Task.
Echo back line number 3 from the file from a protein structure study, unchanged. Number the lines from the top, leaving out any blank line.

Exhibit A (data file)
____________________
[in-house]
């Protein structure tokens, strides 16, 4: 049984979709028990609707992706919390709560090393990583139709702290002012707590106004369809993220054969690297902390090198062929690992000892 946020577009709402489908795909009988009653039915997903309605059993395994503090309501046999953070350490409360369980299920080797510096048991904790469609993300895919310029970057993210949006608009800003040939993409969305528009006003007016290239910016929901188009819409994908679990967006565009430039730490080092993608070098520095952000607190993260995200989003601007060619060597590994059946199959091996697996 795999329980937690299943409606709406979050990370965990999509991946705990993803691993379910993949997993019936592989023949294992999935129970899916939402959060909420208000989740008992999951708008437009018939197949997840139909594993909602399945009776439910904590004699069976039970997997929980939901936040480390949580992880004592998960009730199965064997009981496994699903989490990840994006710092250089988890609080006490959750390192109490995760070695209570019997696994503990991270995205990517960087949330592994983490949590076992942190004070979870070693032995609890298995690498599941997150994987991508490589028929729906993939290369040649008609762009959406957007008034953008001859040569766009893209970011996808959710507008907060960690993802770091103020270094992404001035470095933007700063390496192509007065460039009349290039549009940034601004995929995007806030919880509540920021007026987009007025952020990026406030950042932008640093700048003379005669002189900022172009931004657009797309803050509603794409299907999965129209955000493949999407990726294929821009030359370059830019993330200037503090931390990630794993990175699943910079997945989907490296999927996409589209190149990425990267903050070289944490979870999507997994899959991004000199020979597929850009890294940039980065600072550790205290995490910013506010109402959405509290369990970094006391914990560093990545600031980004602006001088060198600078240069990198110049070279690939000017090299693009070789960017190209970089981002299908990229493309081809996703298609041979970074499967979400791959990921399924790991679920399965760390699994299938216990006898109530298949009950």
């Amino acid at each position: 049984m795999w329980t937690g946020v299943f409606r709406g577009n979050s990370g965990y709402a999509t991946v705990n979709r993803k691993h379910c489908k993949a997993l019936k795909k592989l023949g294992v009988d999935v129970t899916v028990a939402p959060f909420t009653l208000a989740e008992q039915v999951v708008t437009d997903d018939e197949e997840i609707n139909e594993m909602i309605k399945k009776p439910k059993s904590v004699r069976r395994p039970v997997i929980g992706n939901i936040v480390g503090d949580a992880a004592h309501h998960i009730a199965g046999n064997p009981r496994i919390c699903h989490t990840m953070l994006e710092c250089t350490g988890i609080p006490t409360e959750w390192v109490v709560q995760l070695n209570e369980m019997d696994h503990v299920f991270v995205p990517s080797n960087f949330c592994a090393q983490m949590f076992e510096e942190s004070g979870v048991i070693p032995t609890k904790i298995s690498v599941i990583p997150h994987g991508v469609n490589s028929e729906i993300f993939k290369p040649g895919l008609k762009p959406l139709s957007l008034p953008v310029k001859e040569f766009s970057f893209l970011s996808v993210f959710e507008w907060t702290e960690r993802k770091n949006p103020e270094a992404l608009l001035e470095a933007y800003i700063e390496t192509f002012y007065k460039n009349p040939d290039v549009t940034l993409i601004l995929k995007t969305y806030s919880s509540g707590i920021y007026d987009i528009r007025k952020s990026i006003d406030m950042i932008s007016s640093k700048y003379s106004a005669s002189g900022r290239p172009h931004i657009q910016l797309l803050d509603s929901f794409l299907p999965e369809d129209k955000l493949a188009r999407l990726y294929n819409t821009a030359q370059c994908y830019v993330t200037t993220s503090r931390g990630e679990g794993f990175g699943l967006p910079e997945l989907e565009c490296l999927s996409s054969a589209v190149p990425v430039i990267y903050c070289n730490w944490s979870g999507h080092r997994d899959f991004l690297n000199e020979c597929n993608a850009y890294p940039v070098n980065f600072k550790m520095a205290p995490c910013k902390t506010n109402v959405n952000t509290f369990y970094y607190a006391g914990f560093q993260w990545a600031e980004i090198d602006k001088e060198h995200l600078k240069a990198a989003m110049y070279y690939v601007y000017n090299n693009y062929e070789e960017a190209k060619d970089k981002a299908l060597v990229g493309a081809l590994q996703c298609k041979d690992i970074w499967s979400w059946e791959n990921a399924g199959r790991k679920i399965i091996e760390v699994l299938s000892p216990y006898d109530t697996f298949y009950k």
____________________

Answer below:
């Amino acid at each position: 049984m795999w329980t937690g946020v299943f409606r709406g577009n979050s990370g965990y709402a999509t991946v705990n979709r993803k691993h379910c489908k993949a997993l019936k795909k592989l023949g294992v009988d999935v129970t899916v028990a939402p959060f909420t009653l208000a989740e008992q039915v999951v708008t437009d997903d018939e197949e997840i609707n139909e594993m909602i309605k399945k009776p439910k059993s904590v004699r069976r395994p039970v997997i929980g992706n939901i936040v480390g503090d949580a992880a004592h309501h998960i009730a199965g046999n064997p009981r496994i919390c699903h989490t990840m953070l994006e710092c250089t350490g988890i609080p006490t409360e959750w390192v109490v709560q995760l070695n209570e369980m019997d696994h503990v299920f991270v995205p990517s080797n960087f949330c592994a090393q983490m949590f076992e510096e942190s004070g979870v048991i070693p032995t609890k904790i298995s690498v599941i990583p997150h994987g991508v469609n490589s028929e729906i993300f993939k290369p040649g895919l008609k762009p959406l139709s957007l008034p953008v310029k001859e040569f766009s970057f893209l970011s996808v993210f959710e507008w907060t702290e960690r993802k770091n949006p103020e270094a992404l608009l001035e470095a933007y800003i700063e390496t192509f002012y007065k460039n009349p040939d290039v549009t940034l993409i601004l995929k995007t969305y806030s919880s509540g707590i920021y007026d987009i528009r007025k952020s990026i006003d406030m950042i932008s007016s640093k700048y003379s106004a005669s002189g900022r290239p172009h931004i657009q910016l797309l803050d509603s929901f794409l299907p999965e369809d129209k955000l493949a188009r999407l990726y294929n819409t821009a030359q370059c994908y830019v993330t200037t993220s503090r931390g990630e679990g794993f990175g699943l967006p910079e997945l989907e565009c490296l999927s996409s054969a589209v190149p990425v430039i990267y903050c070289n730490w944490s979870g999507h080092r997994d899959f991004l690297n000199e020979c597929n993608a850009y890294p940039v070098n980065f600072k550790m520095a205290p995490c910013k902390t506010n109402v959405n952000t509290f369990y970094y607190a006391g914990f560093q993260w990545a600031e980004i090198d602006k001088e060198h995200l600078k240069a990198a989003m110049y070279y690939v601007y000017n090299n693009y062929e070789e960017a190209k060619d970089k981002a299908l060597v990229g493309a081809l590994q996703c298609k041979d690992i970074w499967s979400w059946e791959n990921a399924g199959r790991k679920i399965i091996e760390v699994l299938s000892p216990y006898d109530t697996f298949y009950k």